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What's Up in the 8th

Just a month back, I talked about the tendency of several judges up here to sentence low-level felony offenders to a "time served" sentence. However long they'd spent in jail -- two days or two months -- would be their sentence, and out the door, thus avoiding the costs of having the probation department monitor them for the next year or so. The 8th District had consistently struck that down, holding that judges had to sentence a defendant to either prison or community control sanctions; there was no third option. My commentary then was prompted by the latest in a string of such cases, that one being State v. Cox. But lo and behold, just a week later, the court's en banc decision in State v. Nash apparently green-lighted that procedure.

But what the court giveth, it can taketh away, and it does that this week in State v. Ogle.

Why the switch? Timing. Nash was sentenced back in March of 2011, while Ogle (and Cox for that matter) were sentenced after September 30 of last year. (In fact, a footnote in Nash distinguishes Cox on that basis.) The significance, the court finds, is in RC 2929.13(B)(1), which gives the judge the option of sending a defendant to prison or to community control sanctions. But the option is this: the court has to make certain findings in order to impose a prison sentence, and if it can't make those findings, "the court shall sentence the offender to a community control sanction of at least one year's duration." So "time served" goes by the boards, at least in most courtrooms; asNashindicated, the judge who sentenced him had pretty much ignored the court's reversals in previous cases.

The court misses one point in Ogle. Ogle cross-appealed, claiming that the trial court erred in denying him treatment in lieu of conviction without a hearing. The statute specifically allows that, though. Not content to reject the argument on that basis, the court goes on to say that "the statute requires the recommendation of the prosecuting attorney [and] the state did not recommend intervention in lieu of conviction here." But the statute requires the recommendation only if the defendant has previously been convicted of a felony; the opinion notes elsewhere that Ogle had no criminal history, and so no recommendation was necessary.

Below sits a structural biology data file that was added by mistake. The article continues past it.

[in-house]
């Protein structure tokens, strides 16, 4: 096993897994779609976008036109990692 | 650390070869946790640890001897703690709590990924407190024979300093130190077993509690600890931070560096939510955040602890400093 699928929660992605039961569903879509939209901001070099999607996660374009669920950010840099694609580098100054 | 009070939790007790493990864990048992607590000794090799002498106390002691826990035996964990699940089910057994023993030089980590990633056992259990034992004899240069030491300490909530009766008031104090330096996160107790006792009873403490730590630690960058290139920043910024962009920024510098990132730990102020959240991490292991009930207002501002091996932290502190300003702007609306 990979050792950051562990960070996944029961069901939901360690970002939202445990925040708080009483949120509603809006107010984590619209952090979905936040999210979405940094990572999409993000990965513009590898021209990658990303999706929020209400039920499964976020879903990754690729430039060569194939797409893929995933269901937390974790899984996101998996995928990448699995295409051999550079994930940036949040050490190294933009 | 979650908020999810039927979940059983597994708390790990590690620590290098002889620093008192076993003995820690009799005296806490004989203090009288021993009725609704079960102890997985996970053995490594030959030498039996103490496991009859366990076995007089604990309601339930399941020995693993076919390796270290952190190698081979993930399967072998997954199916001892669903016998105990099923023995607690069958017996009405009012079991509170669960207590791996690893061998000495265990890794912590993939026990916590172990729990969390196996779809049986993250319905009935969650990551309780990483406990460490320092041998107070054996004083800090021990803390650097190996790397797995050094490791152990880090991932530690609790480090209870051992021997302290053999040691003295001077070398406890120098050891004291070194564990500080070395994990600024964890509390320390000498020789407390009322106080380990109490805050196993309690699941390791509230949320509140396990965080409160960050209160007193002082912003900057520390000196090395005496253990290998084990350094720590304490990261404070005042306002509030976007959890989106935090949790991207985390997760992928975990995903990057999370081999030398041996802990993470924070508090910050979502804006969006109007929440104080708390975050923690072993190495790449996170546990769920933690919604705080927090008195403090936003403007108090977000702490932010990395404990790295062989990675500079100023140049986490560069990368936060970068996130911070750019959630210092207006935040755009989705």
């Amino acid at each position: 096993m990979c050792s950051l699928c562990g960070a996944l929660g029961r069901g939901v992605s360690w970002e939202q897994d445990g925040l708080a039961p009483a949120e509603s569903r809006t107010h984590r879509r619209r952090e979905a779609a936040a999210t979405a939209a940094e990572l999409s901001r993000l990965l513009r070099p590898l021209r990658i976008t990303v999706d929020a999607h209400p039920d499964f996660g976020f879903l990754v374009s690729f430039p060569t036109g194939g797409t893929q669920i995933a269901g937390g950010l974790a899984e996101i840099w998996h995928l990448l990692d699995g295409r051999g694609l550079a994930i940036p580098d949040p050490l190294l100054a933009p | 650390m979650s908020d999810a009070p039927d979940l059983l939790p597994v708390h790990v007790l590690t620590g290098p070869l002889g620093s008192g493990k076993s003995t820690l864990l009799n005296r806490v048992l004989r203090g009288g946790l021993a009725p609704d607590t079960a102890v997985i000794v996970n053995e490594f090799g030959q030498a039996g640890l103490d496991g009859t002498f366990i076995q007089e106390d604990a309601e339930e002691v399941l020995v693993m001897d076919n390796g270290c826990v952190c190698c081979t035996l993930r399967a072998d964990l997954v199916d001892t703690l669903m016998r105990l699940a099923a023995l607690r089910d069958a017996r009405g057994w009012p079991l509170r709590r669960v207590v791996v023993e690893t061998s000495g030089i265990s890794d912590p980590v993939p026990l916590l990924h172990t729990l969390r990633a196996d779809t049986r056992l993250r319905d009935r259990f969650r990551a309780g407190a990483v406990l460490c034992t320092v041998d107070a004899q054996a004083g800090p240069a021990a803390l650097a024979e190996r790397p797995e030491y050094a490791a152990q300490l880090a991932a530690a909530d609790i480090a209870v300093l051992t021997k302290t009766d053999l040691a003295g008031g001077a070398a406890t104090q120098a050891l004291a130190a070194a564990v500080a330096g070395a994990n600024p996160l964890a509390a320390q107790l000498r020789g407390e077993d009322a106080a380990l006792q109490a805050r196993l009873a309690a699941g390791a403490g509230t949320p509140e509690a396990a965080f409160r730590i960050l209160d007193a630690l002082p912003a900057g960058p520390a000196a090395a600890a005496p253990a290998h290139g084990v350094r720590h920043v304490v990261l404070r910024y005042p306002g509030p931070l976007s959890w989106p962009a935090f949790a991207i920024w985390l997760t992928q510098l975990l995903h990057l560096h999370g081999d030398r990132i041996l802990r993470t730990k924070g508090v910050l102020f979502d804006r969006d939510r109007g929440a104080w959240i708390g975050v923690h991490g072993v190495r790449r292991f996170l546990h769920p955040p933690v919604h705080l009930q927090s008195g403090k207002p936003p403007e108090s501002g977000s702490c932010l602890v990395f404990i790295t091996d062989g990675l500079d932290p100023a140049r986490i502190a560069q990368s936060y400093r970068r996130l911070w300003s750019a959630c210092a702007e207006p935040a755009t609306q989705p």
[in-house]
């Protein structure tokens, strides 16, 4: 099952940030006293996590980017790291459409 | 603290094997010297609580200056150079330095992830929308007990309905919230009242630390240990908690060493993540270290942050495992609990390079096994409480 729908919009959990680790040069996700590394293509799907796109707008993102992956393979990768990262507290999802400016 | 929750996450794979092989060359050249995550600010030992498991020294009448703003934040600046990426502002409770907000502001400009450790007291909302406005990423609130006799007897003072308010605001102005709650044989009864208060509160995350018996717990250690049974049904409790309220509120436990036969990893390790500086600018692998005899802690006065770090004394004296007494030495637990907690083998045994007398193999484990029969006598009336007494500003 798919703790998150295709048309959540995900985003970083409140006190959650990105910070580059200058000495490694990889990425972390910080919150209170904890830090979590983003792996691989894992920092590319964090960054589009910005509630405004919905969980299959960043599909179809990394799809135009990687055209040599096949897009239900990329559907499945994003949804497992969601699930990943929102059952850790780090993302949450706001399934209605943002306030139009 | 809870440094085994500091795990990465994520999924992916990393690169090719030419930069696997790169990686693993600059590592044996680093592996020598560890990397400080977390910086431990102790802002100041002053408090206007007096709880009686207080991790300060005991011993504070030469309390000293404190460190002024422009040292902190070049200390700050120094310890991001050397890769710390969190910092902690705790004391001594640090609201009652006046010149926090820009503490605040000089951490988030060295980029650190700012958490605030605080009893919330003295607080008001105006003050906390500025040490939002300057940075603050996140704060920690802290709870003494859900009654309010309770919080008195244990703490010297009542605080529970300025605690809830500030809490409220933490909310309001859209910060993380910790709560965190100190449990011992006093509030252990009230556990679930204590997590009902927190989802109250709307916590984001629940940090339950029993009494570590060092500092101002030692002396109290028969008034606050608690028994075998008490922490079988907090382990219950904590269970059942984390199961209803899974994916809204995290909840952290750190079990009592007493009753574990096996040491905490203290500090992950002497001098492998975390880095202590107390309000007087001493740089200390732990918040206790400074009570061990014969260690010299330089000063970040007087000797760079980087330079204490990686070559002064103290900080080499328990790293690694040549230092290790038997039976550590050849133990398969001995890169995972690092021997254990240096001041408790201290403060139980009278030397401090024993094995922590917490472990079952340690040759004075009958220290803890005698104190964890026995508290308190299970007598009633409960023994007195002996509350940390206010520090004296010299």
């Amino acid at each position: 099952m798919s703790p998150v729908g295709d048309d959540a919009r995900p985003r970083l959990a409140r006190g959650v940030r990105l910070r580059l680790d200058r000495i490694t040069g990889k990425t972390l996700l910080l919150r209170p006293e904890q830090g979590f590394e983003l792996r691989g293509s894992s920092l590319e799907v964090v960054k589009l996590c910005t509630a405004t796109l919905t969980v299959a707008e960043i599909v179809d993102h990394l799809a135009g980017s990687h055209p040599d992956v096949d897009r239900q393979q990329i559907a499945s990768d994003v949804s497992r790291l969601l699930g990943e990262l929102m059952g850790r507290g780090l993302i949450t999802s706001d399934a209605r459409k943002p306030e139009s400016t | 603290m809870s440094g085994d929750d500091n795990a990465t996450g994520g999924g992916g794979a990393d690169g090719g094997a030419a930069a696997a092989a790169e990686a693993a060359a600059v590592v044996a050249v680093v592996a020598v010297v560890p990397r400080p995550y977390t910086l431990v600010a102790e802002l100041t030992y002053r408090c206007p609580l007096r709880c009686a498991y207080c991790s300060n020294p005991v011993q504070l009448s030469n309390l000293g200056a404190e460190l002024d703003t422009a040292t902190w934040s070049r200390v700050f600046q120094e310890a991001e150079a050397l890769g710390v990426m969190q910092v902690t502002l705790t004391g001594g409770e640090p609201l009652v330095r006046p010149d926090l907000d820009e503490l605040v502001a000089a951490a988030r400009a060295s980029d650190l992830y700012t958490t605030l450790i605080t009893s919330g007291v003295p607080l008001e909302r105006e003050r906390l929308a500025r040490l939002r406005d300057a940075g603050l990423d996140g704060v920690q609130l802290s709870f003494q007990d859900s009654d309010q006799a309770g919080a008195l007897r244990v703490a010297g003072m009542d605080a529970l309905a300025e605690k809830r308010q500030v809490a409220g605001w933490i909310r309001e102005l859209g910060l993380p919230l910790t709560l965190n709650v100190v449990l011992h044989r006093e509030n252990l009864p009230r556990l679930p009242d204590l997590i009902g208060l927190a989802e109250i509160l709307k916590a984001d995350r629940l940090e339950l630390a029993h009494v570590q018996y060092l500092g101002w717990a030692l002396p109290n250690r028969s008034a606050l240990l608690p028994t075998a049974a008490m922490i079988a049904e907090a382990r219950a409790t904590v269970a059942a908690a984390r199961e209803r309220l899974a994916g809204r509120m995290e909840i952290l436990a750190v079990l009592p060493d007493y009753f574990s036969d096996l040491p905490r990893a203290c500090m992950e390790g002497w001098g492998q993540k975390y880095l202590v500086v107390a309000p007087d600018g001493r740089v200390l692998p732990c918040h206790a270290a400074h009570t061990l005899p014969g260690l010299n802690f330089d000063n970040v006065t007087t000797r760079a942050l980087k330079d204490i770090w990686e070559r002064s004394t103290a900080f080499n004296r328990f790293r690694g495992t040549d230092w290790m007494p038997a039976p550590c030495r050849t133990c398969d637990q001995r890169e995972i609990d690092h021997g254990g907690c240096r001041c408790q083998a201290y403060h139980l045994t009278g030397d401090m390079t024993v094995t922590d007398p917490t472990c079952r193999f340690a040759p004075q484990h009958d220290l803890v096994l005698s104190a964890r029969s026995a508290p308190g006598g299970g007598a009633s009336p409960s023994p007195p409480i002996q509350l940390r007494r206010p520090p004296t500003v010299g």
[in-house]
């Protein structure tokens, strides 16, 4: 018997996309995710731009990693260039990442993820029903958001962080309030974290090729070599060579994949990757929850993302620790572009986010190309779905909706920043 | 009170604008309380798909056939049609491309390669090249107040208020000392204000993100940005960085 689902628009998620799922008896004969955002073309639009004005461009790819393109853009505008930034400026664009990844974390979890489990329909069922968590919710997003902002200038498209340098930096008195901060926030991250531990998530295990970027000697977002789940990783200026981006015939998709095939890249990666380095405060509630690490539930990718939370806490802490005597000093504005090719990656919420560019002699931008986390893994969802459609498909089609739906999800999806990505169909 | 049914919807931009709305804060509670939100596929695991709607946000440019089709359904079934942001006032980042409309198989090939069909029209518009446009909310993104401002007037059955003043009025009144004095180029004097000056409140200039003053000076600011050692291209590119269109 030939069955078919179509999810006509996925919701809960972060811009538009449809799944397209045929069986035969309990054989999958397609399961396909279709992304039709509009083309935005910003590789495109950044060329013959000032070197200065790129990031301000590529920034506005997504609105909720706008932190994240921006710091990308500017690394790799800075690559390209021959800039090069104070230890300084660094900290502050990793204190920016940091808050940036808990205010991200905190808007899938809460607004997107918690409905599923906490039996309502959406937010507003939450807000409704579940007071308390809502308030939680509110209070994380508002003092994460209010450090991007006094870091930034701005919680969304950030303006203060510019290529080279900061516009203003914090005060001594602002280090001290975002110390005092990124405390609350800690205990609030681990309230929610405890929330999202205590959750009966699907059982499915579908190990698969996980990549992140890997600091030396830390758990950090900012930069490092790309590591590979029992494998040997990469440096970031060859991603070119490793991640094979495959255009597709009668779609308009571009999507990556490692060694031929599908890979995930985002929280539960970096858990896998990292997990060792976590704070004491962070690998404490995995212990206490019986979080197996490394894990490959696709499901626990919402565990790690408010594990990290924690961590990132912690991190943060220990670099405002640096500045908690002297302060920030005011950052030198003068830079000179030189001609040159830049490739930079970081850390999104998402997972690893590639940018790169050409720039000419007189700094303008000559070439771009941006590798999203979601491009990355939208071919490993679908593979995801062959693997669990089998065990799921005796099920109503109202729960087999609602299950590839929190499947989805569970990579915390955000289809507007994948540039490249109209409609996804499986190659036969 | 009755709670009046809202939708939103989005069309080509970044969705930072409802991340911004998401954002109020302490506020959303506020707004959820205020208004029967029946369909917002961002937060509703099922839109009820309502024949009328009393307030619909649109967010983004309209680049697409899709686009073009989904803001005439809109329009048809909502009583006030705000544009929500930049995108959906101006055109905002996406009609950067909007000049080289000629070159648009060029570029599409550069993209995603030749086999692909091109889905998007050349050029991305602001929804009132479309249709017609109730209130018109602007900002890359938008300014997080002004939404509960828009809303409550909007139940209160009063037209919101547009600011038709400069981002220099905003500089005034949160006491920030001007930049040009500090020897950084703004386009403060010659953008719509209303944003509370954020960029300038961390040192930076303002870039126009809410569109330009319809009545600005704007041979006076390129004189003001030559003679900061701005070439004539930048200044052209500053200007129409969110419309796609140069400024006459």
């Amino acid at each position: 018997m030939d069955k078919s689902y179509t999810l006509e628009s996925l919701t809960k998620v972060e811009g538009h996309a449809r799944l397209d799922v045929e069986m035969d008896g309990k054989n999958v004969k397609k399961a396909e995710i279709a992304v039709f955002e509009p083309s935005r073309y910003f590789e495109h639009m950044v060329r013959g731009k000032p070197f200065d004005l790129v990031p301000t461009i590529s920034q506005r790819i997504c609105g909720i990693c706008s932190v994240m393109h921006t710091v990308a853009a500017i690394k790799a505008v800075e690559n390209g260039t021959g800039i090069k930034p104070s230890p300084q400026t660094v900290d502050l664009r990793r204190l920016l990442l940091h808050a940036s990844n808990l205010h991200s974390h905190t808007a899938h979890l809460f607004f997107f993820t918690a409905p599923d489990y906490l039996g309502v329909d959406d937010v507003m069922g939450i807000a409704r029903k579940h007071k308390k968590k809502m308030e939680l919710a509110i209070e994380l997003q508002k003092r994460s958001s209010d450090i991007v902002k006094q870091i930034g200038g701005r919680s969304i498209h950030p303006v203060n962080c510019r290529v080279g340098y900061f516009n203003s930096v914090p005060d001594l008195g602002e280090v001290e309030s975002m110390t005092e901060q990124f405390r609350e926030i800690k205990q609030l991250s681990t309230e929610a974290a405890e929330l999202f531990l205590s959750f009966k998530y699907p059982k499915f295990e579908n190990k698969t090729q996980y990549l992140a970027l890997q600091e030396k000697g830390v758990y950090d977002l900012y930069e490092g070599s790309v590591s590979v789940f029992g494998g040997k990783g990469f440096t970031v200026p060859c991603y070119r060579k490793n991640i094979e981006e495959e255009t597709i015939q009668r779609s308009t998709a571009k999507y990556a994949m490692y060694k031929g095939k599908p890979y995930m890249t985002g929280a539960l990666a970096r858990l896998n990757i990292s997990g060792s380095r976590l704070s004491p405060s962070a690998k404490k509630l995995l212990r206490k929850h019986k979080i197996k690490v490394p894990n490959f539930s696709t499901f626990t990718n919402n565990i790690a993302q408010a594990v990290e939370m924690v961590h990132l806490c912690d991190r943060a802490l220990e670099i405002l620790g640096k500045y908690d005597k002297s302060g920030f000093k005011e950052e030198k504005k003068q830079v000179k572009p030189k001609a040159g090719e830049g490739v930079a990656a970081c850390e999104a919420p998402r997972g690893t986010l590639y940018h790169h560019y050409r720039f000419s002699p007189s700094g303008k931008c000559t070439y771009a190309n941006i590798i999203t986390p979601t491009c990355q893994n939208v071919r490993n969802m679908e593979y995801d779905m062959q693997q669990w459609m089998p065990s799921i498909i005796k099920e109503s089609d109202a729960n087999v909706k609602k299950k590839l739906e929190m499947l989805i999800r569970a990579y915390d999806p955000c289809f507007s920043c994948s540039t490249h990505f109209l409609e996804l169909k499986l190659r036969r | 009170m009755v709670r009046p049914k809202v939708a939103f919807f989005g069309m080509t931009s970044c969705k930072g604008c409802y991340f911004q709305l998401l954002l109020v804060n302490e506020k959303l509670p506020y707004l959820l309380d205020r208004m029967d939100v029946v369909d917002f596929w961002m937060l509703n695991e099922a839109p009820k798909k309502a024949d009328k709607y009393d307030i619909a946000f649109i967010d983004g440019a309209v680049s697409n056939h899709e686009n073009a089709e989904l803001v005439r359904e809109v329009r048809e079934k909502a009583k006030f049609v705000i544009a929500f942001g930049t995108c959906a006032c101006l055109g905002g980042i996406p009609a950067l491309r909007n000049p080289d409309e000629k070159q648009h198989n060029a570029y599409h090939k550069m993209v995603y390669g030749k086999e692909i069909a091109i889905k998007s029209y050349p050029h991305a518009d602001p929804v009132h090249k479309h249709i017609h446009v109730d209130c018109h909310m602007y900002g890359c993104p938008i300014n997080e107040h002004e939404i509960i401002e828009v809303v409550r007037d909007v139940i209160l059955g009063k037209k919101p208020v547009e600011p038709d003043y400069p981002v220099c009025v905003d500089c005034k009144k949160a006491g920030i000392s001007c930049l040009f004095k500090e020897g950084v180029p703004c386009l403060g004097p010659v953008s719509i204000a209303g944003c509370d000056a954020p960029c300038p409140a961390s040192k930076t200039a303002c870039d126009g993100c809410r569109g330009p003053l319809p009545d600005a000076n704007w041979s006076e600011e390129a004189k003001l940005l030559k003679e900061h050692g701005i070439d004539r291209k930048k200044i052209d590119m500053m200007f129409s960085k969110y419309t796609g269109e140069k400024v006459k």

A couple of speedy trial cases. There's both a constitutional and a statutory right, and in State v. Lewis the court holds that there can't be a violation of the constitutional one if the statutory time hasn't expired; Lewis' conviction gets reversed on other grounds, though, which we'll discuss tomorrow. In State v. Duncan, the court again distinguishes between the constitutional and statutory right. Here, Duncan pled guilty, so that waives the latter, but not the former. There's no constitutional violation either, though, because although there are a bunch of factors to be used in determining a violation, you don't get to that analysis unless the delay is "presumptively" prejudicial -- "approaching" one year -- and here Duncan had been held for only six months.

The biggest decision, besides Lewis, was State v. Cowen, where the defendant was convicted of raping a young boy. One issue was the doctor's testimony that, after examining the child, he made a diagnosis of "child sexual abuse." Cowens argues that this runs afoul of State v. Boston, which prohibits an expert from testifying as to the veracity of the child. But the court in Boston said the expert could testify as to his diagnosis, so Cowen's argument is rejected. Here, though, the doctor's diagnosis was unbuttressed by any medical findings, and was instead based solely upon what the child told him. Under those circumstances, the practical distinction between telling the jury "I diagnosed the child has having been sexually abused" and "the child is telling the truth about being sexually abused" is one that eludes me.